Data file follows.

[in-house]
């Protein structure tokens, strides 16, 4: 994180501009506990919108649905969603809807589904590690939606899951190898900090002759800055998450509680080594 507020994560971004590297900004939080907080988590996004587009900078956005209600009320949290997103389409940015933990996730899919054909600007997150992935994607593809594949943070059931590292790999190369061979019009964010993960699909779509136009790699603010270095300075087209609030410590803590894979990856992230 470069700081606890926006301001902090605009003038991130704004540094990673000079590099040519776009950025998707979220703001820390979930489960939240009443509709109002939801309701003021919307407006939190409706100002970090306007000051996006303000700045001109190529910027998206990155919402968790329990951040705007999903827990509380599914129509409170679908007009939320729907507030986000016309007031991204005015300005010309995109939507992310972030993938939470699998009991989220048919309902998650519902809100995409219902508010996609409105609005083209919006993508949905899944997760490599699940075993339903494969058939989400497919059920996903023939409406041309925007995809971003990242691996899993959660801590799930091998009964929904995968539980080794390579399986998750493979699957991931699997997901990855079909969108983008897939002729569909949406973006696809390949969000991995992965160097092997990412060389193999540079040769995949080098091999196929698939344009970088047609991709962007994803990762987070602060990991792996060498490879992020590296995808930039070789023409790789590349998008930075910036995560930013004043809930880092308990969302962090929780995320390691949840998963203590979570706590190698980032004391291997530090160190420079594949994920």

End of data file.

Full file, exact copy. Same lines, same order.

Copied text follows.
[in-house]
């Protein structure tokens, strides 16, 4: 994180501009506990919108649905969603809807589904590690939606899951190898900090002759800055998450509680080594 507020994560971004590297900004939080907080988590996004587009900078956005209600009320949290997103389409940015933990996730899919054909600007997150992935994607593809594949943070059931590292790999190369061979019009964010993960699909779509136009790699603010270095300075087209609030410590803590894979990856992230 470069700081606890926006301001902090605009003038991130704004540094990673000079590099040519776009950025998707979220703001820390979930489960939240009443509709109002939801309701003021919307407006939190409706100002970090306007000051996006303000700045001109190529910027998206990155919402968790329990951040705007999903827990509380599914129509409170679908007009939320729907507030986000016309007031991204005015300005010309995109939507992310972030993938939470699998009991989220048919309902998650519902809100995409219902508010996609409105609005083209919006993508949905899944997760490599699940075993339903494969058939989400497919059920996903023939409406041309925007995809971003990242691996899993959660801590799930091998009964929904995968539980080794390579399986998750493979699957991931699997997901990855079909969108983008897939002729569909949406973006696809390949969000991995992965160097092997990412060389193999540079040769995949080098091999196929698939344009970088047609991709962007994803990762987070602060990991792996060498490879992020590296995808930039070789023409790789590349998008930075910036995560930013004043809930880092308990969302962090929780995320390691949840998963203590979570706590190698980032004391291997530090160190420079594949994920």